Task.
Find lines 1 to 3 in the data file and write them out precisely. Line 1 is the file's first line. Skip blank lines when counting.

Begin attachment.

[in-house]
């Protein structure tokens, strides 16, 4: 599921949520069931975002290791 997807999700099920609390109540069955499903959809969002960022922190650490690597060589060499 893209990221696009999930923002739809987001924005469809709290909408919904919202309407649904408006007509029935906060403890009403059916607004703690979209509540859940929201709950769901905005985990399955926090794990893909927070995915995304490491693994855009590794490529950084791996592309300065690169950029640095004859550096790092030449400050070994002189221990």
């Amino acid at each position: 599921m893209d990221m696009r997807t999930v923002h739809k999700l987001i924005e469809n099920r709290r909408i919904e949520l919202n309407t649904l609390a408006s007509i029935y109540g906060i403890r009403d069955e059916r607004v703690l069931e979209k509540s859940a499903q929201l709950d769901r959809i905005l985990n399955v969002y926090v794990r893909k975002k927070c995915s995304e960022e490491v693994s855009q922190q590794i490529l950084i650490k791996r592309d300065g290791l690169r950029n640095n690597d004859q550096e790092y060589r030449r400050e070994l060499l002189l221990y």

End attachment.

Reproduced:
[in-house]
């Protein structure tokens, strides 16, 4: 599921949520069931975002290791 997807999700099920609390109540069955499903959809969002960022922190650490690597060589060499 893209990221696009999930923002739809987001924005469809709290909408919904919202309407649904408006007509029935906060403890009403059916607004703690979209509540859940929201709950769901905005985990399955926090794990893909927070995915995304490491693994855009590794490529950084791996592309300065690169950029640095004859550096790092030449400050070994002189221990």
């Amino acid at each position: 599921m893209d990221m696009r997807t999930v923002h739809k999700l987001i924005e469809n099920r709290r909408i919904e949520l919202n309407t649904l609390a408006s007509i029935y109540g906060i403890r009403d069955e059916r607004v703690l069931e979209k509540s859940a499903q929201l709950d769901r959809i905005l985990n399955v969002y926090v794990r893909k975002k927070c995915s995304e960022e490491v693994s855009q922190q590794i490529l950084i650490k791996r592309d300065g290791l690169r950029n640095n690597d004859q550096e790092y060589r030449r400050e070994l060499l002189l221990y």